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Drug Treatment of Epilepsy: When Does It Fail and How to Optimize Its Use?

Published online by Cambridge University Press:  07 November 2014


Although modern community-based studies have shown that a majority of people with newly diagnosed epilepsy will enter long-term remission, seizures remain refractory to treatment in a substantial proportion of this population—perhaps as much as 40%. A consensus is being reached that, for operational purposes, pharmacoresistance can be suspected when two appropriately chosen, well-tolerated, first-line antiepileptic drugs (AEDs) or one monotherapy and one combination regimen have failed due to lack of efficacy. Poor prognostic factors include lack of response to the first AED, specific syndromes, symptomatic etiology, family history of epilepsy, psychiatric comorbidity, and high frequency of seizures. These observations suggest that prognosis can often be determined early in the course of the disorder. We propose a management paradigm that aims to maximize the chance of successful AED therapy, including the early use of “rational polytherapy” for patients not responding to monotherapy, and to identify efficiently patients suitable for “curative” resective surgery, in particular those with mesial temporal lobe epilepsy. An orderly approach to each epilepsy syndrome will optimize the chance of perfect seizure control and help more patients achieve a fulfilling life.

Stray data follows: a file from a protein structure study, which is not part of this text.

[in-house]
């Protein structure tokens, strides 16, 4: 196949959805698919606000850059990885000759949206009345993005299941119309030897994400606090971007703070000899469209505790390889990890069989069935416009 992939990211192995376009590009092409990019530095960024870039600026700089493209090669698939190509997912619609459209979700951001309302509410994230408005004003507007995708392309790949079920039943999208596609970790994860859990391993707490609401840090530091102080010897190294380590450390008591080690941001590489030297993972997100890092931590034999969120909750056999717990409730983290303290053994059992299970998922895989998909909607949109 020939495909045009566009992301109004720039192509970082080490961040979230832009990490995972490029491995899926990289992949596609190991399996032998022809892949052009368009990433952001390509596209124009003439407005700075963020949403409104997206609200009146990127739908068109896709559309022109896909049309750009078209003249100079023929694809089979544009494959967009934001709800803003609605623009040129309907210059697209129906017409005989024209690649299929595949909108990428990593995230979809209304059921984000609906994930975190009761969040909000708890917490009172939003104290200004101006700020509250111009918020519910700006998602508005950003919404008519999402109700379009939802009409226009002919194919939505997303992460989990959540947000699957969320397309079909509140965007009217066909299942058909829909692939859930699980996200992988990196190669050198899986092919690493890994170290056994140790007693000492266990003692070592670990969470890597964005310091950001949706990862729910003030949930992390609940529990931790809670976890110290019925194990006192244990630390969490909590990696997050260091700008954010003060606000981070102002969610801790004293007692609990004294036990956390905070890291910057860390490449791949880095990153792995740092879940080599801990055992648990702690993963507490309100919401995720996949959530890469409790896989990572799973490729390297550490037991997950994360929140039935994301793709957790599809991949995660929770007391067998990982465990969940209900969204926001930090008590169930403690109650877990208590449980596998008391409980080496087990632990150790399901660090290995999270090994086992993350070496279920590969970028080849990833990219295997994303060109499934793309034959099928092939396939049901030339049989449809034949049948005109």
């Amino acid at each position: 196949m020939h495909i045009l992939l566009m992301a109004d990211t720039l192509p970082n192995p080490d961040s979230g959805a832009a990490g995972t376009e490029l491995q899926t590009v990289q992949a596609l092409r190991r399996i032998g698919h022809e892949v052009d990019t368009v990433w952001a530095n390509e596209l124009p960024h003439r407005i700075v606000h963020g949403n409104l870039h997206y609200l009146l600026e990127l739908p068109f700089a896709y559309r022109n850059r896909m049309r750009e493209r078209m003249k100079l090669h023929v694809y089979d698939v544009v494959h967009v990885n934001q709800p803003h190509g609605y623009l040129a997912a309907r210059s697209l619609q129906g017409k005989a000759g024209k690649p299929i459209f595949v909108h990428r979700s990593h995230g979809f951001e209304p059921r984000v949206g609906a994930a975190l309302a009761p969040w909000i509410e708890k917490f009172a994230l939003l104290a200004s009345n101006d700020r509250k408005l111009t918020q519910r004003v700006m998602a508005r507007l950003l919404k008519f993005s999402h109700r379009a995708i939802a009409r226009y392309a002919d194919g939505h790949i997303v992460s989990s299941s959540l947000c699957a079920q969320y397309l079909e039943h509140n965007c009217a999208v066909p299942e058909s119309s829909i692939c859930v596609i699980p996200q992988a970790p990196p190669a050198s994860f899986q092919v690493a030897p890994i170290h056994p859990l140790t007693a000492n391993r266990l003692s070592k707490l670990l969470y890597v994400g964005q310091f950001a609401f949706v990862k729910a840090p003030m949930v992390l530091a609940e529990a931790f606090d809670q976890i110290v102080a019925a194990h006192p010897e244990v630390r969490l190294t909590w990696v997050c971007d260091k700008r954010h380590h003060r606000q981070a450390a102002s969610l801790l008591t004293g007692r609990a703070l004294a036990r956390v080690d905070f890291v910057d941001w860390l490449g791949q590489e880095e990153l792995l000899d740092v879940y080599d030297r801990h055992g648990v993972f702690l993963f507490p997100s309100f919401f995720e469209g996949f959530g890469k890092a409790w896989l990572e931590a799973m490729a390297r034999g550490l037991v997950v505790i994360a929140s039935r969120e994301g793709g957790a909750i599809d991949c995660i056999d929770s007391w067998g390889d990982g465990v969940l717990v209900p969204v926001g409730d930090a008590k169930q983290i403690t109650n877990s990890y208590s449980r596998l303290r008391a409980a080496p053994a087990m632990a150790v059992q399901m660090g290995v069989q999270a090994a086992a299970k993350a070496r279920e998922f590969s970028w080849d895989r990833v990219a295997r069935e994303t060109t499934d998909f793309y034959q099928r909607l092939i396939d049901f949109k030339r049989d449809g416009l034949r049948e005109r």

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Copyright © Cambridge University Press 2004

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